Children in west Cumbria are learning how to cope, when grandparents or other relatives develop memory loss as part of Dementia Awareness Week.
Pupils at Maryport Church of England School gained a hands-on approach to learning how memory works - and how it can be stimulated. The aim is to help them understand what an older family member could be going through. Matthew Taylor reports.
Volunteers are being sought to help out at the new £90million West Cumberland Hospital when it opens this autumn.
North Cumbria University Hospitals NHS Trust is holding a recruitment drive next month to encourage people to find out more about what being a volunteer involves.
Volunteer roles are varied but the Trust is especially looking for approachable people to meet patients and visitors when they enter the hospital, answer queries and be a welcoming face.
The volunteers’ recruitment drive takes place from Tuesday 2 to Friday 5 June 2015 to coincide with Volunteers’ Week 2015, which runs from 1 to 7 June.
Volunteers from across North Cumbria University Hospitals NHS Trust have also been invited to events held in both Whitehaven and Carlisle next month to meet volunteers from other departments and celebrate the contribution they make.
“The opening of the new West Cumberland Hospital is an incredibly exciting time for the community and volunteering to be a part of it is a great chance for local people to get involved. “We already have a fantastic team of volunteers working throughout the Trust and the events next month are a way of the Trust thanking them for their time and commitment, and for volunteers to meet volunteers from other departments.”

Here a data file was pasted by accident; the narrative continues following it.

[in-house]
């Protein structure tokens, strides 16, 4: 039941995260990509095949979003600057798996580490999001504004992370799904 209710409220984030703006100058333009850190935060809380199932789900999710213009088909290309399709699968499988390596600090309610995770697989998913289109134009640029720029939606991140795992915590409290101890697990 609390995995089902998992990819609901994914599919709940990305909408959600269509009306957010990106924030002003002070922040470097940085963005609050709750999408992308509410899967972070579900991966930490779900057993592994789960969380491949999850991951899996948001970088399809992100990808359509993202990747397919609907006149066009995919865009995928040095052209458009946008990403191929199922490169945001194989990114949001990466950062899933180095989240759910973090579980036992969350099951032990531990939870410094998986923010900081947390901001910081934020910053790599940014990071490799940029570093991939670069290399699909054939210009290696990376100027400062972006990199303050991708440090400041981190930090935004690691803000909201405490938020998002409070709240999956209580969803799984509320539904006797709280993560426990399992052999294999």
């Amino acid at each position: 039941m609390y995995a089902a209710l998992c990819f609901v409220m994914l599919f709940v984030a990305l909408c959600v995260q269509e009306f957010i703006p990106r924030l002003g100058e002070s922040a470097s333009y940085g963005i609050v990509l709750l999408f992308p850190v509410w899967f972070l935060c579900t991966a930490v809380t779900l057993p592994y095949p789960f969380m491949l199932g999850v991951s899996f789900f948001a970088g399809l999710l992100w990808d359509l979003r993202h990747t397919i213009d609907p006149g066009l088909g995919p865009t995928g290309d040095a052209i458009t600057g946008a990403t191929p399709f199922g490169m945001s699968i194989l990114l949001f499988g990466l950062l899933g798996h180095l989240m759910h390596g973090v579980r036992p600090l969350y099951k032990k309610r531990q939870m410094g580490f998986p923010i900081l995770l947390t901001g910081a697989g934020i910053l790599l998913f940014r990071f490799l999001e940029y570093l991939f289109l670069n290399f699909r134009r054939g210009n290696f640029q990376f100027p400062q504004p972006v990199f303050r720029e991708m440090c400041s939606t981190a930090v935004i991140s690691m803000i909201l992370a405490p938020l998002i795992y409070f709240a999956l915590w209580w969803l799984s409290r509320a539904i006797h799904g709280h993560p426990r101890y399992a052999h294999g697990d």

Anyone interested in volunteering at West Cumberland Hospital and booking a place on the recruitment event to find out more should email firstname.lastname@example.org or call 01228 814567.
Alzheimer's support workers in Cumbria are pushing to raise awareness of dementia, and the help that is available.
The campaign is part of National Dementia Awareness Week, and the message is that people can carry on living well, after the diagnosis:
Cumbrian author and broadcaster Lord Melvyn Bragg has spoken exclusively to ITV Border about his battle with depression.Read the full story ›
Cumbrian writer and broadcaster Melvyn Bragg has said there needs to be more research into mental health conditions.
The 75-year-old suffered two bouts of depression, as a teenager, and after his first wife took her own life in 1971.
Organisers of the Gelt Gladiator say they take safety precautions very seriously after competitor is injured.Read the full story ›
Throughout Mental Health Awareness Week ITV Border has produced a number of reports about the different issues in Cumbria, Dumfries and Galloway and the Scottish Borders.
In the last of our special reports, Fiona Marley Paterson looks at whether there is still a stigma around mental health:
According to the Time for Change campaign, nine out of ten people with a mental health condition experience discrimination.
And some charities believe the stigma around mental health is felt more keenly in the workplace.
Research from the Institute of Directors found 75 percent of businesses don't have a mental health policy, and only 7 percent have discussed mental health with their staff.
One service user at MIND, the mental health charity in Kendal, says stigma in the workplace is still commonplace, and that she lost her job because of a mental health condition:
Is there still a stigma around mental health issues?
People using the mental health charity MIND in Kendal say there is.
The group were discussing the subject as part of Mental Health Awareness Week:
The Samaritans are launching a push for more volunteers in Cumbria.
Sam Parker met one volunteer who was helped by the charity when her partner died, and decided to support others: